My Theatre

30 June 2011

“9 to 5” brought to you, inescapably, by Dolly Parton

By // Theatre

9 to 5 is a rousing new musical, an adaptation of the 1980 film and the recipient of multiple Tony nominations last year. The Dancap production, which premiered last night and runs until July 10th at the Toronto Centre for the Arts, features a truly remarkable cast in full energetic array against sets and costumes every bit as bright as their plastered smiles and the relentlessly uptempo score.

The principal men fare well, Joseph Mahowald’s thundering vocals shining through his disgusting (read: correct) performance as Franklin Hart, the world’s worst boss, and Sean Montgomery softening the show’s feminist message with his performance as Joe, a sweet guy with a sweet voice just trying to convince the girl to like him. Montgomery, in particular, gives a performance that really makes you smile.

But 9 to 5 belongs to the women, that’s sort of the point. Dee Hoty is tremendous as Violet Newstead, the veteran office supervisor who sets the plot in motion. Armed with a stronger voice than her predecessor, Hoty channels all the smart-accomplished-independent-snappy woman-ness that Allison Janney brought to the original Broadway production. She does it with a little less comedy but brings a grounding that is really nice and an excellent world weary authority (especially in the fast-paced “Around Here”). Mamie Parris is similarly, if not more, wonderful as Judy Bernly, the newly-divorced new hire at the office. At first she’s merely lovely- all the charming, sweet, perkiness and strong soprano that you want from the secondary female lead. Then she takes on “Get Out and Stay Out” and you’re picking up the pieces of your shattered expectations from the floor of the massive theatre. It’s one of those heart-on-the-floor, arms-flung-wide, belt-til-you-break performances that has you wondering why this woman is spending her time on seeming trivialities like 9 to 5.

I was quite excited to see the third lead, Diana DeGarmo as Doralee Rhodes. Season 3 (aka 2004) was the year that I was really into American Idol (though I’ve always watched, at least casually) and DeGarmo is to this day my favourite contestant they’ve ever had. She’s sweet as pie, cute as a button and all sorts of other cliches thrown onto a 16-year-old from Snellville Georgia, but she’s also got pipes that could shake the floorboards*. Since 2004, DeGarmo has lost oodles of weight and aged far more than 7 years, so when she showed up for opening night of 9 to 5 all dolled up Dolly-like to play the composer/lyricist’s former role, I could barely recognize my favourite former Idol. It really made me kind of sad. She’s still got those pipes, I would assume, though it proves impossible to tell under the piles of literal and metaphorical costuming she has on. But I’m not sure my disappointment is DeGarmo’s fault.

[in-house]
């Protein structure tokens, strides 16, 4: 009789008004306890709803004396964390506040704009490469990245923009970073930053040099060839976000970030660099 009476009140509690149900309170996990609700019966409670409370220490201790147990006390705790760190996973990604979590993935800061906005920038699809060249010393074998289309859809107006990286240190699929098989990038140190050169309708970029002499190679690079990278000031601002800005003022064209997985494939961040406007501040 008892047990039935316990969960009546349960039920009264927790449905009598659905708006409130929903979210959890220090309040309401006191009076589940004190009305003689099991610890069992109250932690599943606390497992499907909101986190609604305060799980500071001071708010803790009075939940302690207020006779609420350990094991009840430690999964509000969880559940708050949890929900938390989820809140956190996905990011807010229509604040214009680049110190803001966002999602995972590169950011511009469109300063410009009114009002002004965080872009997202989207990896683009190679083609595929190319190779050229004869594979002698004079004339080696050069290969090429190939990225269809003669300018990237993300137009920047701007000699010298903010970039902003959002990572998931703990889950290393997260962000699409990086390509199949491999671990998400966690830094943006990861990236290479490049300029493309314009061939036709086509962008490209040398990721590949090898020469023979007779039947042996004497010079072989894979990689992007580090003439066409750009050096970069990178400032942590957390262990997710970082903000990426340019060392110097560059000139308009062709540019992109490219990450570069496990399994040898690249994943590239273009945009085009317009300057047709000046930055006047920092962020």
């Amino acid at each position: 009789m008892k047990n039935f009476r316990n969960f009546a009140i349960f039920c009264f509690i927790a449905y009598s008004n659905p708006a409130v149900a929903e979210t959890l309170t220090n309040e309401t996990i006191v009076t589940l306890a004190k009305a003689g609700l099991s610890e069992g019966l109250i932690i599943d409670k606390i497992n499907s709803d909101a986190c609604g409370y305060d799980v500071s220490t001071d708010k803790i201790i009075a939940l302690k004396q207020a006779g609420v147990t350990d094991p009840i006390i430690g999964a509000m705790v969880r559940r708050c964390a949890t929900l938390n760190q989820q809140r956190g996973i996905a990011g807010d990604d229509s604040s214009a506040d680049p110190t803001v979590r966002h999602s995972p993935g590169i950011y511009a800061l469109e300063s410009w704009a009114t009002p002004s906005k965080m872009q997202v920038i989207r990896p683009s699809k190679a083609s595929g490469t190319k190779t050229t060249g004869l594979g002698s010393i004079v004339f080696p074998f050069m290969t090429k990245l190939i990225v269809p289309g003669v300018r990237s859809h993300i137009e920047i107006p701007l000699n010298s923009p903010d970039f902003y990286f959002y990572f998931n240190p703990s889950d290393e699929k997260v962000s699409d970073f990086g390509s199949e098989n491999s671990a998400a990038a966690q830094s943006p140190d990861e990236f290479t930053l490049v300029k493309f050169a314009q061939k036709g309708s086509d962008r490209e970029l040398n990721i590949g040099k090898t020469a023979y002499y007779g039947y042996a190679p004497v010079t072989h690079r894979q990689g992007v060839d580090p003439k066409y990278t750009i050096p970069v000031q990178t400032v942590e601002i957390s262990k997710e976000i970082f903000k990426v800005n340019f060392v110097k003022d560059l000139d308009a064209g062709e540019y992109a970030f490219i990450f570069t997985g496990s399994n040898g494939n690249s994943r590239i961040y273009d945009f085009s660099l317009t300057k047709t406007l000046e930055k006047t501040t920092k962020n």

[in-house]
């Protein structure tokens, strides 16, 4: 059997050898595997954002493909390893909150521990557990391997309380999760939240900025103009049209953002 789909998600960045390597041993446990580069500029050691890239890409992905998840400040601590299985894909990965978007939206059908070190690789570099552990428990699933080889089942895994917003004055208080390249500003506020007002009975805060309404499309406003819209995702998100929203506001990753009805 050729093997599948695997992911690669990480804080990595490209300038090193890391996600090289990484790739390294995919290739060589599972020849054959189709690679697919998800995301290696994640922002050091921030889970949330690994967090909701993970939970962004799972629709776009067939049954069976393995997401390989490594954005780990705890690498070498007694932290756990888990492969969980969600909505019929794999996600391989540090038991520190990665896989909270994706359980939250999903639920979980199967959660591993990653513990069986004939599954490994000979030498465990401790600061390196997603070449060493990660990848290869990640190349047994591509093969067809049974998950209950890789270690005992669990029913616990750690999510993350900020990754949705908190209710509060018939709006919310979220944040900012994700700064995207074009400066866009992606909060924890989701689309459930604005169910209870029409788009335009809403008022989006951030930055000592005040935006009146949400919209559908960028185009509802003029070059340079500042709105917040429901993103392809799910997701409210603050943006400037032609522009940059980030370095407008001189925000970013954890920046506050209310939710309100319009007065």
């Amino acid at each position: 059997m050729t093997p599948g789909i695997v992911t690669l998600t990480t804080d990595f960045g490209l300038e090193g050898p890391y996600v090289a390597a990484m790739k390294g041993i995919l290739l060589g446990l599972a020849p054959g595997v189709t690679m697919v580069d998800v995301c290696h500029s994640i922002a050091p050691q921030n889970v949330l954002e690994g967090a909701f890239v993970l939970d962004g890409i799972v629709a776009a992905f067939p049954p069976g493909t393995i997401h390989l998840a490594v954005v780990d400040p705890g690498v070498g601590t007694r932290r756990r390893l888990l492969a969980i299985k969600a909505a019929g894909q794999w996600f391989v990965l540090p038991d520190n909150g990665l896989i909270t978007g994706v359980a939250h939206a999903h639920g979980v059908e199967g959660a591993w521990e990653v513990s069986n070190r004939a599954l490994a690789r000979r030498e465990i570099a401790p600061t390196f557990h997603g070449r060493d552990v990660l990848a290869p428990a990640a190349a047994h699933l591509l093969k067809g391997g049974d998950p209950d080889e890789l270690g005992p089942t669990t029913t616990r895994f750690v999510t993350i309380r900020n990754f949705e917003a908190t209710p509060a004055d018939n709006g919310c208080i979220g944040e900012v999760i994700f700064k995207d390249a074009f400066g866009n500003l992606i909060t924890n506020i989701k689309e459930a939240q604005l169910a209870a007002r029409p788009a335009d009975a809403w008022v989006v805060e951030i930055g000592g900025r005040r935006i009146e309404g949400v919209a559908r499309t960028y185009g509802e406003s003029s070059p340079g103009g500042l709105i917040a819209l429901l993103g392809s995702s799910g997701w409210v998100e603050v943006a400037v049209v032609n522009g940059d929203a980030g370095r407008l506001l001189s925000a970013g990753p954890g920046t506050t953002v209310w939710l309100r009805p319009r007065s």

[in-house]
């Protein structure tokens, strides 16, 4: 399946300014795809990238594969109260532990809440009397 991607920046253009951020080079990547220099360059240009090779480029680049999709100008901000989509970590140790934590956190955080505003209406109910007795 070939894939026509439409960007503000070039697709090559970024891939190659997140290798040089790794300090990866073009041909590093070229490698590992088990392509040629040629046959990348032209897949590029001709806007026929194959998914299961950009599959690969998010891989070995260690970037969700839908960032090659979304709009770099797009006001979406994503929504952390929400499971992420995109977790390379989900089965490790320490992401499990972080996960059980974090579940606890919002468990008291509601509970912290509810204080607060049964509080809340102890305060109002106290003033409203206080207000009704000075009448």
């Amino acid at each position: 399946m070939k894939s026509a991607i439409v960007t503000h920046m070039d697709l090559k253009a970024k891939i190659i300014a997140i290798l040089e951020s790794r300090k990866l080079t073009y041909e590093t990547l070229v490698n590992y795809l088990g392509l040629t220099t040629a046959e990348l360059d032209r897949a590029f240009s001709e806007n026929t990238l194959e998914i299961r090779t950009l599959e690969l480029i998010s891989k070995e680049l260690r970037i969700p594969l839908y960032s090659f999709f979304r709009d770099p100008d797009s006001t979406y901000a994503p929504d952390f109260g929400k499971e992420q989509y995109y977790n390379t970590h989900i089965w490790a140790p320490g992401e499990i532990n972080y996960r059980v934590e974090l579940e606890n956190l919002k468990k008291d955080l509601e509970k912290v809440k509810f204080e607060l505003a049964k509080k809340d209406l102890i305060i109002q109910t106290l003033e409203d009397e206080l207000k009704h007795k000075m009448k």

The real shame of Doralee is that the character should be my favourite- I’m a sucker for the smart and kind character misunderstood because the post-modern protagonists think her looks have given her too many advantages and she therefore must be dumb, slutty or horrible in some way. But this character seems to be trapped in an unforgiving box of mimicry. Though Violet and Judy have long since moved on from their Lily Tomlin and Jane Fonda incarnations, Doralee, it seems, is not allowed to be a character so much as a Dolly Parton impersonation. Maybe it’s because the iconic singer is so closely tied to the musical (in fact, she narrates it, hovering on a giant screen over the stage), or maybe it’s a lack of ingenuity in the director or the actresses who have taken on the role. Either way, the excellent character suffers under the weight of impersonation. It’s next to impossible to understand a word DeGarmo says, not to mention what she sings, her tremendous voice belittled to an airy squeak in tribute to the creator of her role. It really is a shame- for the talented DeGarmo, for the could-be-fabulous Doralee, and, really, for Parton, who is so much more than the caricature of her captured on stage.

Overall, 9 to 5 is not a terribly meaningful musical. It has some feminist messages going for it- something to say about workplace equality and employee rights and such things. There’s also a good friendship story, some solid single parenting (in the “nice relationship” sense, not in the “example setting” sense), a great arc about independence and even a sweet love story. But that’s squeezing any depth that’s in there for all its worth (in the same vein as the “Bring it On is about race relations” argument). Really, 9 to 5 is nothing more or less than bright, energetic and decently funny (though often absurdly broad). But its well cast and well directed and, hey, why not mine the depth wherever we can find it? It makes things just that much more interesting.

*Because I couldn’t resist, here’s the video of DeGarmo’s best Idol performance.

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